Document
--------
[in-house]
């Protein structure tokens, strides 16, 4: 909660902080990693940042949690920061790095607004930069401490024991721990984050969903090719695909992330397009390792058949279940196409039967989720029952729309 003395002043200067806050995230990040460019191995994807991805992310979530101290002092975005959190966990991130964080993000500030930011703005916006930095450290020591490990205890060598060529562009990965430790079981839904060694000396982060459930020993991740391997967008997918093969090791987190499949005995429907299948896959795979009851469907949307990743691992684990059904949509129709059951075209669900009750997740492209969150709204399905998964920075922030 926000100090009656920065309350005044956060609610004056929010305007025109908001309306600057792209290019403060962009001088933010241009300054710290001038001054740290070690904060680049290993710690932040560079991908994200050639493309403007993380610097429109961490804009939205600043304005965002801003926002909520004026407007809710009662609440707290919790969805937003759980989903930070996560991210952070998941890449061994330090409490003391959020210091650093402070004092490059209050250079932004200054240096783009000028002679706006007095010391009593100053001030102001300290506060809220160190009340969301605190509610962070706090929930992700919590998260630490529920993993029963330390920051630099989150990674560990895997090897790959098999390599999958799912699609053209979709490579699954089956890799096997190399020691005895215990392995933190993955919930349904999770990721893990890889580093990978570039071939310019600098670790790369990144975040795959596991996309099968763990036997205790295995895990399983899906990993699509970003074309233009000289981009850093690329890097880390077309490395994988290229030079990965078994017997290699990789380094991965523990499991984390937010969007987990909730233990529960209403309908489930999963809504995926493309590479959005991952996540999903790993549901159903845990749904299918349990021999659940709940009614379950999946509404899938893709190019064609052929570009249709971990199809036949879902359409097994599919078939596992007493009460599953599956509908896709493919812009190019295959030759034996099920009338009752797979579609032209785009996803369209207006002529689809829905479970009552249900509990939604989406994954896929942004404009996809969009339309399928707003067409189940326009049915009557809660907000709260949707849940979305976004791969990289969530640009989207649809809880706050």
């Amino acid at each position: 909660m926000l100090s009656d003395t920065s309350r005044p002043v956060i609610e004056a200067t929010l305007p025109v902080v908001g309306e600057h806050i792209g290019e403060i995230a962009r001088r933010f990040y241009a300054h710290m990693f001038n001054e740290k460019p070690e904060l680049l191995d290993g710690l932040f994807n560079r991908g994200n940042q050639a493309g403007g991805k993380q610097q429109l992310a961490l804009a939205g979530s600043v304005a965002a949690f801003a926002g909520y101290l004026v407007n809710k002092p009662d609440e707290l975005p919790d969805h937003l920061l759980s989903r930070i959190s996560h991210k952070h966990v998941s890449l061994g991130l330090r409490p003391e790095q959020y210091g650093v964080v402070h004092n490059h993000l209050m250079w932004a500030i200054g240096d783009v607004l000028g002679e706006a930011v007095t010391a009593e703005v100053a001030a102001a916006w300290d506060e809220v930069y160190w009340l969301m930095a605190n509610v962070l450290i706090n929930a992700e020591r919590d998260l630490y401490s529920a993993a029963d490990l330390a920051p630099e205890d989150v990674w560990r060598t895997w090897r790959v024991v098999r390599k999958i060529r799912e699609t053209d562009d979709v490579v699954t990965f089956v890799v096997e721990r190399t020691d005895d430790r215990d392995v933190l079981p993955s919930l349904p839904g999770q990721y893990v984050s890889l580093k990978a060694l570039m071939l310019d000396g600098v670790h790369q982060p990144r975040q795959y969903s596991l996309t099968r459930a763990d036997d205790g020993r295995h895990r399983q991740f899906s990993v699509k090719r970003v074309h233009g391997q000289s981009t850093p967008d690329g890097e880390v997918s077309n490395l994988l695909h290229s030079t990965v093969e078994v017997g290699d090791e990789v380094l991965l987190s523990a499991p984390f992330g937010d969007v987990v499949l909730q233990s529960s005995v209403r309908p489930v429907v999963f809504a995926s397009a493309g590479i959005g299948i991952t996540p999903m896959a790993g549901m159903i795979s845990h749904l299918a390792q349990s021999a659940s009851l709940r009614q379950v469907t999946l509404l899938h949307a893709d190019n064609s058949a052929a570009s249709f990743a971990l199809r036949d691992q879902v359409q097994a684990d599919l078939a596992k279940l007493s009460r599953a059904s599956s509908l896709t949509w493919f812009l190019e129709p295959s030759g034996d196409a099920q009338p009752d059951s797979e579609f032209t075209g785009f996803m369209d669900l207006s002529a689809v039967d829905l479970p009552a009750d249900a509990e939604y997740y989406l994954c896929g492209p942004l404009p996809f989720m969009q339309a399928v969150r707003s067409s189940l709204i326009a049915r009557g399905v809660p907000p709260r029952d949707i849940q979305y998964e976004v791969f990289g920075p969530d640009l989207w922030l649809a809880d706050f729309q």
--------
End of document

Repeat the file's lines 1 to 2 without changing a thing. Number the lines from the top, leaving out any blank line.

[in-house]
């Protein structure tokens, strides 16, 4: 909660902080990693940042949690920061790095607004930069401490024991721990984050969903090719695909992330397009390792058949279940196409039967989720029952729309 003395002043200067806050995230990040460019191995994807991805992310979530101290002092975005959190966990991130964080993000500030930011703005916006930095450290020591490990205890060598060529562009990965430790079981839904060694000396982060459930020993991740391997967008997918093969090791987190499949005995429907299948896959795979009851469907949307990743691992684990059904949509129709059951075209669900009750997740492209969150709204399905998964920075922030 926000100090009656920065309350005044956060609610004056929010305007025109908001309306600057792209290019403060962009001088933010241009300054710290001038001054740290070690904060680049290993710690932040560079991908994200050639493309403007993380610097429109961490804009939205600043304005965002801003926002909520004026407007809710009662609440707290919790969805937003759980989903930070996560991210952070998941890449061994330090409490003391959020210091650093402070004092490059209050250079932004200054240096783009000028002679706006007095010391009593100053001030102001300290506060809220160190009340969301605190509610962070706090929930992700919590998260630490529920993993029963330390920051630099989150990674560990895997090897790959098999390599999958799912699609053209979709490579699954089956890799096997190399020691005895215990392995933190993955919930349904999770990721893990890889580093990978570039071939310019600098670790790369990144975040795959596991996309099968763990036997205790295995895990399983899906990993699509970003074309233009000289981009850093690329890097880390077309490395994988290229030079990965078994017997290699990789380094991965523990499991984390937010969007987990909730233990529960209403309908489930999963809504995926493309590479959005991952996540999903790993549901159903845990749904299918349990021999659940709940009614379950999946509404899938893709190019064609052929570009249709971990199809036949879902359409097994599919078939596992007493009460599953599956509908896709493919812009190019295959030759034996099920009338009752797979579609032209785009996803369209207006002529689809829905479970009552249900509990939604989406994954896929942004404009996809969009339309399928707003067409189940326009049915009557809660907000709260949707849940979305976004791969990289969530640009989207649809809880706050």